Baseball, Men's Sports, Sports

Dirtbags pitcher finds power in struggle

Dirtbags’ freshman pitcher Luis Ramirez’s impressive baseball journey from Salesian High School to Sunday starter for the Dirtbags almost never happened.

The summer before his freshman year of high school, Ramirez’s parents needed to move back to Mexico, where Ramirez was born. Ramirez was set to go with them and stop pursuing baseball until his little league travel-ball coach, Sergio Sanchez, stepped in.

“[Sanchez] offered for me to live with him after he found out that I was gonna move to Mexico,” Ramirez said. “I thought it was a good idea for me to continue baseball and school here in Los Angeles.”

As a result of Sanchez’s hospitality and Ramirez’s willingness to live away from his parents, Ramirez stayed in L.A. to attend Salesian High School. The decision to live away from family wasn’t one that Ramirez took lightly.

“I’m close to my parents,” Ramirez said. “They’re the ones that inspired me to do what I’m doing right now.”

Ramirez’s close ties with his host family, the close ties with his biological family, and his ability to pursue baseball in the United States created a rollercoaster of emotions while he lived away from his parents. They came to visit him about once a month, but could only stay for a weekend at a time.  

“It was kinda cool at first, ‘cause I was living with my friend,” Ramirez said, “but then I started missing my parents, and it was kind of tough.”

Ramirez got through the hard times by investing himself in his love of baseball. Baseball was one of the main reasons he stayed in the U.S., something he never forgot during that first year of high school.

“He worked his tail off here at the school,” Salesian head coach David Sifuentes said.

And boy did he work.

“By December of his freshman year, I knew I had something special,” Sifuentes said. “He was All-State his freshman year.”

If Ramirez had gone back to Mexico to live with his parents, he almost certainly would not have played high school baseball and the accomplishments of his freshman year would never have happened. His parents returned to the U.S. the summer after that academic year. 

Ramirez’s performance on the field while his parents were away earned him a spot in the prestigious Perfect Game U17 World Series. Perfect Game is an organization that looks to showcase the best young baseball talent in the country in front of hundreds of scouts. Ramirez played for Perfect Game several times, and the first experience was a wake-up call.

“The first couple times there he was humbled,” Sifuentes said.

Ramirez, however, said the experience was also revelatory.

“It let me know how much more work I had to put in to be up there with [top national competition],” Ramirez said.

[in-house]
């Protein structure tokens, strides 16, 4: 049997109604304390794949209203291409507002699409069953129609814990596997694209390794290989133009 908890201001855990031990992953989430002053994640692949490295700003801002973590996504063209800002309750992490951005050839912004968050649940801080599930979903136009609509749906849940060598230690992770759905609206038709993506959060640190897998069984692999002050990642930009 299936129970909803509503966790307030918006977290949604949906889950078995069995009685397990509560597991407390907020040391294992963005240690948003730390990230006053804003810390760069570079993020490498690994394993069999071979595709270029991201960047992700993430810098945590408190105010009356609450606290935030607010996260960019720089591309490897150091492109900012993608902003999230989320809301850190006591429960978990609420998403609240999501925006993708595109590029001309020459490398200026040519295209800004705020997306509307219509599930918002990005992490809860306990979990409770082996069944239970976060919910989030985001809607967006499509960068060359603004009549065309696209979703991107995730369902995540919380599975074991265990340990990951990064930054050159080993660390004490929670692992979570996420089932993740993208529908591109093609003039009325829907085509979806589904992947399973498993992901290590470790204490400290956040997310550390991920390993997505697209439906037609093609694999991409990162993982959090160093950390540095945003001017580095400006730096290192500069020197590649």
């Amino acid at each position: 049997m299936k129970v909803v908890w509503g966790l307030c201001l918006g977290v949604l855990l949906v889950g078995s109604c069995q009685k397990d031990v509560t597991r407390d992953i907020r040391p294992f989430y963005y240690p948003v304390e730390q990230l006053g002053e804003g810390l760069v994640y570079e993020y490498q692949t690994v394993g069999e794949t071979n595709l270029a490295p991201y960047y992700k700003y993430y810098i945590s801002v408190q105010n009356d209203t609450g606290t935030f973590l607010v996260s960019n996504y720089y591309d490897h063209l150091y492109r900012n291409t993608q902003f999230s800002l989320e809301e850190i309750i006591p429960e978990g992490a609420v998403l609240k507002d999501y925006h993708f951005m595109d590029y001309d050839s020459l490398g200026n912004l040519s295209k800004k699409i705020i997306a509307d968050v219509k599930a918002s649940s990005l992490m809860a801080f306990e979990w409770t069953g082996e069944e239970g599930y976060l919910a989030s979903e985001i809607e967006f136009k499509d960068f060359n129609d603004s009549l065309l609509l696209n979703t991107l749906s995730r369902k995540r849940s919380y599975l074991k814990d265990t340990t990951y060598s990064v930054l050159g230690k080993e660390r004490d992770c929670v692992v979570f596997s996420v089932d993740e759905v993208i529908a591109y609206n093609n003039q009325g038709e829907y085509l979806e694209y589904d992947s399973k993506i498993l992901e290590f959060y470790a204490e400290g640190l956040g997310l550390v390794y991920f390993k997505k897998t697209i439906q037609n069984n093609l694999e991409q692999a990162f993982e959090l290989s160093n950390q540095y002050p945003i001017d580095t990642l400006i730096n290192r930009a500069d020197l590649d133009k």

So Ramirez started working harder. He always gave his all in practice at Salesian, but he started adding after-school workouts with his father, recently returned from Mexico, to his regimen.

“My dad was a pitcher when he was little, too, so he would take me out to train,” Ramirez said. “After I would finish all my homework he would take me to Salazar park by my house. We’d just throw the ball around … working mostly on mechanics.”

The extra work, again, paid off. Ramirez was invited to the Perfect Game twice more and improved each time.

“The second time out he did a much better job,” Sifuentes said. “He got base hits off of two guys that were first-round draft picks the following year.”

Ramirez was born in Ensenada, Mexico, and his family moved to the U.S. when he was two years old. His first challenge was learning English, and he became fluent by the time he was in first grade despite his parents not knowing the language.

Then, Ramirez struggled to spend a year away from his parents. After that, he achieved yet another goal:becoming a first-generation college student.  

Now Ramirez is simultaneously balancing the workload of a four-year university and a Division l baseball program. He’s throwing at least three times a week in addition to his strength and conditioning program.

“He’ll lift three days a week as well,” Dirtbags head coach Eric Valenzuela said. “It’s a pretty tough schedule for him to stay on and that’s not even counting the school part of it. It’s a busy schedule for him. That’s the one thing that we’re working on is helping him with his time management.”

Valenzuela isn’t worried about those challenges. He knows the weapon he has in Ramirez and believes in his potential.

“If you’re a good baseball guy and have a good eye for talent, you can see something special in him,” Valenzuela said.

The Dirtbags open the 2020 season at home against Cal on Feb. 14 at 6 p.m. Expect Ramirez to start game three of the series Sunday, Feb. 16 at 1 p.m. 

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